Saturday, November 10, 2012


She was born Lydia Liliʻu Loloku Walania Wewehi Kamakaʻeha to High Chiefess Analeʻa Keohokālole and High Chief Caesar Kaluaiku Kapaʻakea on September 2, 1838.

At that time, children often were named in commemoration of an event.  Kuhina Nui Kīnaʻu had developed an eye infection at the time of Liliʻu's birth.  She gave the child the names Liliʻu (smarting,) Loloku (tearful,) Walania (a burning pain) and Kamakaʻeha (sore eyes.)

In her youth she was called "Lydia" or "Liliʻu." (She was also known as Lydia Kamakaʻeha Pākī, with the chosen royal name of Liliʻuokalani, and her married name was Lydia K. Dominis.)  As was the custom, she was hānai (adopted) to Abner Pākī and his wife Laura Kōnia.

The Pākīs reared her with their birth daughter, Bernice Pauahi. The two girls developed a close, loving relationship. They attended the Chief’s Children’s School (Royal School,) a boarding school, together, and were known for their studious demeanor. Liliʻu’s brother, David Kalākaua, also was among the royal students educated there.

There Liliʻu learned and became fluent in English and studied music and the arts. (Her talent for music blossomed and she eventually wrote more than 150 songs including, "Aloha Oe.")

At 24, on September 16, 1862, Liliʻu married John O. Dominis. Dominis’ father, a ship’s captain, had built a New England style home, named Washington Place, for his family.  They lived with his widowed mother.  The home later served as the former official residence of Hawai‘i's Governor and today serves as a museum.

On February 12, 1874, nine days after the passing of King Lunalilo, an election was held between the repeat candidate David Kalākaua (her brother) and Queen Emma - widow of King Kamehameha IV.  Kalākaua won.

At noon of the tenth day of April, 1877, the booming of the cannon was heard which announced that King Kalākaua had named Liliʻuokalani as heir apparent to the throne of Hawaiʻi. Liliʻu's brother changed her name when he named her Crown Princess, calling her Liliʻuokalani, "the smarting of the royal one".

From this point on she was referred to as Crown Princess with the name Liliʻuokalani. One of her first acts as Crown Princess was to tour the island of Oʻahu with her husband, sister and brother-in-law.

King Kalākaua died on January 20, 1891; because he and his wife Queen Kapiʻolani did not have any children, his sister, Liliʻuokalani succeeded him to the Hawaiian throne.

Kalākaua had been a staunch supporter of native Hawaiian civil rights.  In part, this led to a rebellion in 1887 forcing him to sign a new constitution relinquishing his powers as head of state and relegated him to a figurehead.

Queen Lili‘uokalani sought to amend the constitution to restore some of the power lost during the reign of her brother. Local sugar planters and businessmen feared a loss of revenue and influence and instigated an overthrow.

On the afternoon of January 16, 1893, 162 sailors and Marines aboard the USS Boston in Honolulu Harbor came ashore under orders of neutrality.

To avoid bloodshed, the Queen yielded her throne on January 17, 1893 and temporarily relinquished her throne to "the superior military forces of the United States".  A provisional government was established.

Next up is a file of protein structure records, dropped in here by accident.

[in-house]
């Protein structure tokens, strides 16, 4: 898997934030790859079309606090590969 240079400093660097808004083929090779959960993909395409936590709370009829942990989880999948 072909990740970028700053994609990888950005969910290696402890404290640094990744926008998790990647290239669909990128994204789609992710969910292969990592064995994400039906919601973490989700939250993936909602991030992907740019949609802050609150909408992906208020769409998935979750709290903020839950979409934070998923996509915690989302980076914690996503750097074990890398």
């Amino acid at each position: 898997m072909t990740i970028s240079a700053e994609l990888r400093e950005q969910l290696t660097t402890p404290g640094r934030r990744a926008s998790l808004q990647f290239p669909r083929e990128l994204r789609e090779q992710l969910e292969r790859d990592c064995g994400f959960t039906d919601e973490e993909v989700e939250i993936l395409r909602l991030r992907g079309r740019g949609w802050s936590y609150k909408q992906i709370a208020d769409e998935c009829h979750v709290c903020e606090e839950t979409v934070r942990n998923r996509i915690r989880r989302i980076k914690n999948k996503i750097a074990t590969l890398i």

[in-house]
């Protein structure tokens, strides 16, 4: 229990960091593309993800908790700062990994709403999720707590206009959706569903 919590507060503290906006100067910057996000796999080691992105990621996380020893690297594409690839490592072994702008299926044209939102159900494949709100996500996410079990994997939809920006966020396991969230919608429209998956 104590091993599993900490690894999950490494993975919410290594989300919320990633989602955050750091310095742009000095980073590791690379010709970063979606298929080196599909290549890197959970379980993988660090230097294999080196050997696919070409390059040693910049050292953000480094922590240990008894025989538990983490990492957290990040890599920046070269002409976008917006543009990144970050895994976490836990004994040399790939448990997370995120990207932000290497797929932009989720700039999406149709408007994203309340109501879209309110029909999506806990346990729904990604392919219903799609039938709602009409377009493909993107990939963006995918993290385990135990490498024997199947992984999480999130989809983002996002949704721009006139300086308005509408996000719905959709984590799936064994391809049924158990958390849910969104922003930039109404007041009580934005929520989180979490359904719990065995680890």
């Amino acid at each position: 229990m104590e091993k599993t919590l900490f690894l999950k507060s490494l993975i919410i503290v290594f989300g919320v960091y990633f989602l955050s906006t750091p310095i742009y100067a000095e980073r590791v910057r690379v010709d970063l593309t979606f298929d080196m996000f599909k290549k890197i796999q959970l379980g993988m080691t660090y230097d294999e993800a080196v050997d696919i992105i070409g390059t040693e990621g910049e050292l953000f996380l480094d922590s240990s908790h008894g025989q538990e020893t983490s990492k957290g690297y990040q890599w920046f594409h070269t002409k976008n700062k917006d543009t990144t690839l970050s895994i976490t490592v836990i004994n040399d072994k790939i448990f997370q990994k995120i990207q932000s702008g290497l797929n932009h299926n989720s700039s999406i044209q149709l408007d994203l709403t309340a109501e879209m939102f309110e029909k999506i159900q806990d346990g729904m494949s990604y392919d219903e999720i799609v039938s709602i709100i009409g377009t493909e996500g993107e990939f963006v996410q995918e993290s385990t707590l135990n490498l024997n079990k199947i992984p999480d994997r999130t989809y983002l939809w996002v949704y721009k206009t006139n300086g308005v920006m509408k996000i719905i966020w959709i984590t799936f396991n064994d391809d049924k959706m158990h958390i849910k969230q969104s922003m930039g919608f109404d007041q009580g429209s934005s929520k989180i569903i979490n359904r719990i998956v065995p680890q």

The Queen issued a statement yielding her authority to the United States Government rather than to the Provisional Government:
“I Liliuokalani, by the Grace of God and under the Constitution of the Hawaiian Kingdom, Queen, do hereby solemnly protest against any and all acts done against myself and the Constitutional Government of the Hawaiian Kingdom by certain persons claiming to have established a Provisional Government of and for this Kingdom.”

“That I yield to the superior force of the United States of America whose Minister Plenipotentiary, His Excellency John L. Stevens, has caused United States troops to be landed a Honolulu and declared that he would support the Provisional Government.”

“Now to avoid any collision of armed forces, and perhaps the loss of life, I do this under protest and impelled by said force yield my authority until such time as the Government of the United States shall, upon facts being presented to it, undo the action of its representatives and reinstate me in the authority which I claim as the Constitutional Sovereign of the Hawaiian Islands.”

In 1895, Lili‘uokalani was imprisoned for eight months in ʻIolani Palace for her alleged knowledge of a counterrevolutionary attempt by her supporters.

On May 18, 1896, at 6:30 am, Lili‘uokalani was baptized and confirmed by Bishop Willis into the Episcopal Church, although she had been a long-time member of Kawaiahaʻo Church.

In her Deed of Trust dated December 2, 1909, which was later amended in 1911, Liliʻuokalani entrusted her estate to provide for orphan and destitute children in the Hawaiian Islands, with preference for Hawaiian children. Her legacy is perpetuated through the Queen Liliʻuokalani Children’s Center.

Queen Lili‘uokalani died at Washington Place on November 11, 1917, at the age of 79.  After a state funeral, her remains were placed in the Royal Mausoleum at Mauna ʻAla.

The image shows Queen Liliʻuokalani in 1891.  I have added other related images in a folder of like name in the Photos section on my Facebook page.

© 2012 Hoʻokuleana LLC

1 comment:

  1. Great post, Peter! By complete coincidence, I was reading her autobiography just this morning. The Queen had so much inherent class in the exemplary way she dealt with the conspirators that she is truly a heroine and a role model.